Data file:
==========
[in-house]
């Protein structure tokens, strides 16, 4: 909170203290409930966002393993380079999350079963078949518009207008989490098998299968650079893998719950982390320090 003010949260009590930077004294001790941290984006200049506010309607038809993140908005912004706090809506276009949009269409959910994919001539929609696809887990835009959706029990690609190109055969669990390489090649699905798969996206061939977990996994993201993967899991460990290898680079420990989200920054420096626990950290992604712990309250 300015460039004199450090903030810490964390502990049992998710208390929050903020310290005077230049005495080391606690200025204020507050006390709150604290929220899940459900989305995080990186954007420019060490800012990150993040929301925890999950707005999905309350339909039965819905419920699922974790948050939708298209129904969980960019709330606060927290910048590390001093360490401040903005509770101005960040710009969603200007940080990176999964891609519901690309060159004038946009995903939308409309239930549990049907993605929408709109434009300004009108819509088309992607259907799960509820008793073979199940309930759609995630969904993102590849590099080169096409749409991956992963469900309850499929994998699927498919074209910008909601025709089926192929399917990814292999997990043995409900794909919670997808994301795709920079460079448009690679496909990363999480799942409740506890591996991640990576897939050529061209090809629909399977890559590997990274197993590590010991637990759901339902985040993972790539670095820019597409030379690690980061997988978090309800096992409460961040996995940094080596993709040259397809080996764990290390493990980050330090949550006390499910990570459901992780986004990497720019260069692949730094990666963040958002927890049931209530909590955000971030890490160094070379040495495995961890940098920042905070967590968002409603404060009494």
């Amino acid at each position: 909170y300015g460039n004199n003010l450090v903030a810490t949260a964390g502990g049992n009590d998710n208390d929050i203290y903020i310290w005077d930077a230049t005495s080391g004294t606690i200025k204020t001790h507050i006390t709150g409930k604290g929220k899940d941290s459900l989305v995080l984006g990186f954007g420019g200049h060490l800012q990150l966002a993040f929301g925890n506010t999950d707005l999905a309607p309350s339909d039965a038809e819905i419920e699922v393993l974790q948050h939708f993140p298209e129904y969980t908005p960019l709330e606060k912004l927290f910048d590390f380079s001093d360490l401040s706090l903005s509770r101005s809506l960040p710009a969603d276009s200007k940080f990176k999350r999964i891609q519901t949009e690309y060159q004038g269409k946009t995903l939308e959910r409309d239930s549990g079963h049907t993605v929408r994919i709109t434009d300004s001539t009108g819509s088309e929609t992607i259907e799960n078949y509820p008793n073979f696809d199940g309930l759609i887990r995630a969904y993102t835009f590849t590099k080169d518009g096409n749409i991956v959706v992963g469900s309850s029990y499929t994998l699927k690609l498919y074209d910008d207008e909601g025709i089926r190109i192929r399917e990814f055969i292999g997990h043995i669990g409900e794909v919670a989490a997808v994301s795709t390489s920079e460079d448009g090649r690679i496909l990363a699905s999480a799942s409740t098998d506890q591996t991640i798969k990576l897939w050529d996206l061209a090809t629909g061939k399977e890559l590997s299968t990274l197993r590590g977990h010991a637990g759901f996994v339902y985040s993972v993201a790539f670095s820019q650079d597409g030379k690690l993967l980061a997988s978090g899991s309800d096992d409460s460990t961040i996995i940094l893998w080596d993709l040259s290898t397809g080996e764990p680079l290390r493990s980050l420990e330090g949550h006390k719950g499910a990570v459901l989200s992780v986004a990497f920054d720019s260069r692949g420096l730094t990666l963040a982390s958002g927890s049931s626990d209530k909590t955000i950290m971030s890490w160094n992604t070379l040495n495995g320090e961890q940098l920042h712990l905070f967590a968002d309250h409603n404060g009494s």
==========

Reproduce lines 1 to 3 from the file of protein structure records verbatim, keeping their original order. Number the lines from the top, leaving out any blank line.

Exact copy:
[in-house]
């Protein structure tokens, strides 16, 4: 909170203290409930966002393993380079999350079963078949518009207008989490098998299968650079893998719950982390320090 003010949260009590930077004294001790941290984006200049506010309607038809993140908005912004706090809506276009949009269409959910994919001539929609696809887990835009959706029990690609190109055969669990390489090649699905798969996206061939977990996994993201993967899991460990290898680079420990989200920054420096626990950290992604712990309250 300015460039004199450090903030810490964390502990049992998710208390929050903020310290005077230049005495080391606690200025204020507050006390709150604290929220899940459900989305995080990186954007420019060490800012990150993040929301925890999950707005999905309350339909039965819905419920699922974790948050939708298209129904969980960019709330606060927290910048590390001093360490401040903005509770101005960040710009969603200007940080990176999964891609519901690309060159004038946009995903939308409309239930549990049907993605929408709109434009300004009108819509088309992607259907799960509820008793073979199940309930759609995630969904993102590849590099080169096409749409991956992963469900309850499929994998699927498919074209910008909601025709089926192929399917990814292999997990043995409900794909919670997808994301795709920079460079448009690679496909990363999480799942409740506890591996991640990576897939050529061209090809629909399977890559590997990274197993590590010991637990759901339902985040993972790539670095820019597409030379690690980061997988978090309800096992409460961040996995940094080596993709040259397809080996764990290390493990980050330090949550006390499910990570459901992780986004990497720019260069692949730094990666963040958002927890049931209530909590955000971030890490160094070379040495495995961890940098920042905070967590968002409603404060009494």
């Amino acid at each position: 909170y300015g460039n004199n003010l450090v903030a810490t949260a964390g502990g049992n009590d998710n208390d929050i203290y903020i310290w005077d930077a230049t005495s080391g004294t606690i200025k204020t001790h507050i006390t709150g409930k604290g929220k899940d941290s459900l989305v995080l984006g990186f954007g420019g200049h060490l800012q990150l966002a993040f929301g925890n506010t999950d707005l999905a309607p309350s339909d039965a038809e819905i419920e699922v393993l974790q948050h939708f993140p298209e129904y969980t908005p960019l709330e606060k912004l927290f910048d590390f380079s001093d360490l401040s706090l903005s509770r101005s809506l960040p710009a969603d276009s200007k940080f990176k999350r999964i891609q519901t949009e690309y060159q004038g269409k946009t995903l939308e959910r409309d239930s549990g079963h049907t993605v929408r994919i709109t434009d300004s001539t009108g819509s088309e929609t992607i259907e799960n078949y509820p008793n073979f696809d199940g309930l759609i887990r995630a969904y993102t835009f590849t590099k080169d518009g096409n749409i991956v959706v992963g469900s309850s029990y499929t994998l699927k690609l498919y074209d910008d207008e909601g025709i089926r190109i192929r399917e990814f055969i292999g997990h043995i669990g409900e794909v919670a989490a997808v994301s795709t390489s920079e460079d448009g090649r690679i496909l990363a699905s999480a799942s409740t098998d506890q591996t991640i798969k990576l897939w050529d996206l061209a090809t629909g061939k399977e890559l590997s299968t990274l197993r590590g977990h010991a637990g759901f996994v339902y985040s993972v993201a790539f670095s820019q650079d597409g030379k690690l993967l980061a997988s978090g899991s309800d096992d409460s460990t961040i996995i940094l893998w080596d993709l040259s290898t397809g080996e764990p680079l290390r493990s980050l420990e330090g949550h006390k719950g499910a990570v459901l989200s992780v986004a990497f920054d720019s260069r692949g420096l730094t990666l963040a982390s958002g927890s049931s626990d209530k909590t955000i950290m971030s890490w160094n992604t070379l040495n495995g320090e961890q940098l920042h712990l905070f967590a968002d309250h409603n404060g009494s």